Dr. Patrick Cory (Lew Ayres) is a research scientist who studies the function of the human brain in his isolated desert home. One day a small plane crashes nearby and Cory brings the body of the pilot, wealthy and unscrupulous millionaire Warren Donovan, to his home. Cory removes the brain from the body, hides this fact from the police, and keeps the brain alive in a small tank. Unfortunately, Donovan’s brain is still quite active and begins exerting its influence on Cory. Can the earnest scientist regain control of his mind before Donovan completely takes over?
Donovan’s Brain is a quaint sci-fi relic from the 1950s. It holds your interest but doesn’t really sparkle and come to life. Back when it was released, the idea that a part of the body could be kept alive by itself was pretty unique, but in this day of modern medical transplants, the idea has lost some of its luster. The cast is surprisingly good. Lew Ayres, Gene Evans and Nancy Davis (later Nancy Reagan) all turn in fine performances, but the problem with the film is that nothing much happens. The brain never really makes Cory do anything truly evil (although the film ends just as Cory is about to strangle his wife). But up to that point, the brain makes Cory carry out the dead millionaire’s scheme against taxation. I mean in this day and age of tax scams and corporate evil that just makes Donovan seem like one of boys! While Donovan’s Brain is the best adaptation of Curt Sidomark’s novel (the other two versions, 1944’s The Lady and the Monster and 1962’s The Brain are just awful), the film remains static. For all the hoopla over the topic, this film really needs a lot more intelligence.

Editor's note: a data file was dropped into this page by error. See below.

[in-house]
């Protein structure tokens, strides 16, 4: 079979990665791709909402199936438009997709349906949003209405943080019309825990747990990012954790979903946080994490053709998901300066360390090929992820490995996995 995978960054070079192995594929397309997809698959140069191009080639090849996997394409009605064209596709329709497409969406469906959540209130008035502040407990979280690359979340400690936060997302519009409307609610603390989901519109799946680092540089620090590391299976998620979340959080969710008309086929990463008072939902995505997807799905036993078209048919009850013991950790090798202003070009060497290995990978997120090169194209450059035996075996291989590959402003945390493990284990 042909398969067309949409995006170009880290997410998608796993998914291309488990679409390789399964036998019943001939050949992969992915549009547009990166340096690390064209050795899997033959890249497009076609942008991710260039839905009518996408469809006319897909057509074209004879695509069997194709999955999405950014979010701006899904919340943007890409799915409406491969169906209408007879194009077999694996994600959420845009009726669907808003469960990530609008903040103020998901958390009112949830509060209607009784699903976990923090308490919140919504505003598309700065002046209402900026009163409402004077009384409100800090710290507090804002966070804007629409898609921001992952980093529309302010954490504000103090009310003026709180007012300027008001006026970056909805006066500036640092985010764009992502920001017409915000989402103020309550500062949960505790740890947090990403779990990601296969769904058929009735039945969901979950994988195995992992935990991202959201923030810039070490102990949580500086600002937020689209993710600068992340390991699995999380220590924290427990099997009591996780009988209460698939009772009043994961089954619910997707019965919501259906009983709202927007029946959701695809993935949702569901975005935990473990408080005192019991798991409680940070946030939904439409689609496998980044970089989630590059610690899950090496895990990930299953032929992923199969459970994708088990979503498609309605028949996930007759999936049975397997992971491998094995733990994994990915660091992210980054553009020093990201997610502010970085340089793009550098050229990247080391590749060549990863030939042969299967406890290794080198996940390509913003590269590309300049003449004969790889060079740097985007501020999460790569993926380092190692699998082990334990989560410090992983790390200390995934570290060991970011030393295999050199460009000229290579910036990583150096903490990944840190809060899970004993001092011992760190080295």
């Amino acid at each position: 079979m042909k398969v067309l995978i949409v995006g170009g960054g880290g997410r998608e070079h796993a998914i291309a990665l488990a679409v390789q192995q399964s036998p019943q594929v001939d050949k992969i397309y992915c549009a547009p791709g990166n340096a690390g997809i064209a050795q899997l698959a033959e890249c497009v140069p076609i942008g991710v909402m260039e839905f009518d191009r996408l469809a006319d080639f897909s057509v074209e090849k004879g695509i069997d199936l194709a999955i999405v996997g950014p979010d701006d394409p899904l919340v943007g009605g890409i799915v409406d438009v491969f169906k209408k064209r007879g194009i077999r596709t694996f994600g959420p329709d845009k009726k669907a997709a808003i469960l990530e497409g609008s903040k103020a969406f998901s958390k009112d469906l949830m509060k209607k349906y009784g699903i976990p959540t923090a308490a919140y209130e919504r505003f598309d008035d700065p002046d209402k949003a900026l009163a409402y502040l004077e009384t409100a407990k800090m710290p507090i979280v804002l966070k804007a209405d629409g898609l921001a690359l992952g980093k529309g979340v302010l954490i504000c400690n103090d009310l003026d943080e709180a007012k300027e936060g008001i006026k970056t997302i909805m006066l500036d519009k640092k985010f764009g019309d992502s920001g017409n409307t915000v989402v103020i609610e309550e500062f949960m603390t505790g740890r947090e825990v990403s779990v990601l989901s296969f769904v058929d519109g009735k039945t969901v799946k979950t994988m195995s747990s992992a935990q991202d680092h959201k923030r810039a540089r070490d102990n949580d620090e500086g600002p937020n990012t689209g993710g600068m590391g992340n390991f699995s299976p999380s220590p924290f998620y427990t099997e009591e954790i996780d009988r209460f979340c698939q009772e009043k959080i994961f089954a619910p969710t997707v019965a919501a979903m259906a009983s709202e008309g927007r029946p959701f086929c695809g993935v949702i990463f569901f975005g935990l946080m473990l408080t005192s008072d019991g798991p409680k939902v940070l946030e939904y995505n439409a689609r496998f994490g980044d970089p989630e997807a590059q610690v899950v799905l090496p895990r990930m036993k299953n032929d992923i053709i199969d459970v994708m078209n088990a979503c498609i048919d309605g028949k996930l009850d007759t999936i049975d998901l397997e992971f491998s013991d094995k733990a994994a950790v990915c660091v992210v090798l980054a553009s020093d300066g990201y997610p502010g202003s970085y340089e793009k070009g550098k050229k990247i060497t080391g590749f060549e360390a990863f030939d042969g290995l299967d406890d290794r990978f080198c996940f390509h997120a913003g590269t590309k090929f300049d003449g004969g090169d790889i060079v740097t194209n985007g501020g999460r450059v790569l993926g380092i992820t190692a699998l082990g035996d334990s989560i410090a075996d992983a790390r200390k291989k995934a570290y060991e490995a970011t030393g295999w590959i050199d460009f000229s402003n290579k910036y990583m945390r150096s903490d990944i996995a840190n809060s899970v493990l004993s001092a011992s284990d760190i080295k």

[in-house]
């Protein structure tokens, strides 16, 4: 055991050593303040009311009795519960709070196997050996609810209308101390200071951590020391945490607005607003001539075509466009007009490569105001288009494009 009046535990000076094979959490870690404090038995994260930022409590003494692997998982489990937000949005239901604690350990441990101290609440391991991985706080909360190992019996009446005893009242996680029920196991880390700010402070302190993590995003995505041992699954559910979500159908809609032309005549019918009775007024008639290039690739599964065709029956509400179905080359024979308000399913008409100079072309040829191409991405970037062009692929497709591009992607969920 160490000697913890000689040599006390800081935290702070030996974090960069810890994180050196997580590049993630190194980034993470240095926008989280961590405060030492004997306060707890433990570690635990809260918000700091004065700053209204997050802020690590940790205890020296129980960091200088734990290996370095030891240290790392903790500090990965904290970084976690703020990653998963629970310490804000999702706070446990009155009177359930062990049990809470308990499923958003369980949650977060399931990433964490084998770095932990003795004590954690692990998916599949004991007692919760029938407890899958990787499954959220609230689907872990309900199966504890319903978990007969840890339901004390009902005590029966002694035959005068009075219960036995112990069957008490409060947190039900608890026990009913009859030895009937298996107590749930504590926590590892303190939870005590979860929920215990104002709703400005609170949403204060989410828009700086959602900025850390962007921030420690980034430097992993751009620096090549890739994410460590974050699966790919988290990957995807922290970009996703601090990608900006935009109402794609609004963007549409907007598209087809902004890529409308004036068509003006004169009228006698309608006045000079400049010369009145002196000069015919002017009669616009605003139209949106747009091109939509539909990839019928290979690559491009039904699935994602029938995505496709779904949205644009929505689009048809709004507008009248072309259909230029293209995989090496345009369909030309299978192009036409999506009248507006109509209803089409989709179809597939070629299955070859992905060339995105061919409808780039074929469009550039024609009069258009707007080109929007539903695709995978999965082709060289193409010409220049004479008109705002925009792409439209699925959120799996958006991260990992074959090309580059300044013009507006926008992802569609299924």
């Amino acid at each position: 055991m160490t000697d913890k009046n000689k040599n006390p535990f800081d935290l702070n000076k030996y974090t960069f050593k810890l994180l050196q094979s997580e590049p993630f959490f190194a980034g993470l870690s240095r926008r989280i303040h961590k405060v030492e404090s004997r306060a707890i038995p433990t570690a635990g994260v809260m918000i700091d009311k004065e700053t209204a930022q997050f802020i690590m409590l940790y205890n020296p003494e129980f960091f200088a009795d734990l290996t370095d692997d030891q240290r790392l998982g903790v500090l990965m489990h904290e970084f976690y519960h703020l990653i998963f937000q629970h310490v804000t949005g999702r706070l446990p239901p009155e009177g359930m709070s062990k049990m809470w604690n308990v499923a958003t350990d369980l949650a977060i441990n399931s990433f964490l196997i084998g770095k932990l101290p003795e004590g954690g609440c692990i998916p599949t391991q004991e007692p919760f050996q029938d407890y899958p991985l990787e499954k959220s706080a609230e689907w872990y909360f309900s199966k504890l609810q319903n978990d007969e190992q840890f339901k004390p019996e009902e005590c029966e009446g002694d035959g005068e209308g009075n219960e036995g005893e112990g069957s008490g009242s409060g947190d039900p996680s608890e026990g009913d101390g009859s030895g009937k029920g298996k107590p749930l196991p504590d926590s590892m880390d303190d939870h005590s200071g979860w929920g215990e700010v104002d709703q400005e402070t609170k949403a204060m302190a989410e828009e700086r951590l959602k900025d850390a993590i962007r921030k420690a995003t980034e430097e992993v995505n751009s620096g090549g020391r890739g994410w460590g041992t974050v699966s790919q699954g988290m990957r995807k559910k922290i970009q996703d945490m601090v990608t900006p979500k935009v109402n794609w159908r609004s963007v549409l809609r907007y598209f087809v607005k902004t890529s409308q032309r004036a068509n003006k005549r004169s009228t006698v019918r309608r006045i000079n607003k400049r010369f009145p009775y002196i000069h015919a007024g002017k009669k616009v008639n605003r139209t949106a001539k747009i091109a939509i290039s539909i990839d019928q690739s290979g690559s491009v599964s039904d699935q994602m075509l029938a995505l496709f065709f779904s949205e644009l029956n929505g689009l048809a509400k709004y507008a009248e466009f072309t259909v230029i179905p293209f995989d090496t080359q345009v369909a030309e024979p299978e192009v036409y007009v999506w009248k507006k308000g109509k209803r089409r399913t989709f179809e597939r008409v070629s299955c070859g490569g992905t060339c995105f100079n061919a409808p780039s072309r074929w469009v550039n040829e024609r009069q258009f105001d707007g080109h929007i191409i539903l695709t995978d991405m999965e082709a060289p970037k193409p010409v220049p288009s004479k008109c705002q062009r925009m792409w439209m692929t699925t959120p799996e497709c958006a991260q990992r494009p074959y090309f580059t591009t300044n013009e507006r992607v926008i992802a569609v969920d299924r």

Quotable Movie Line: “But this brain contains all the knowledge and experience of Warren Donovan’s entire life. In other words, all his thoughts must still be alive.”
2. THE BRAIN FROM PLANET AROUS (Howco, 1958) Director: Nathan Hertz (Juran)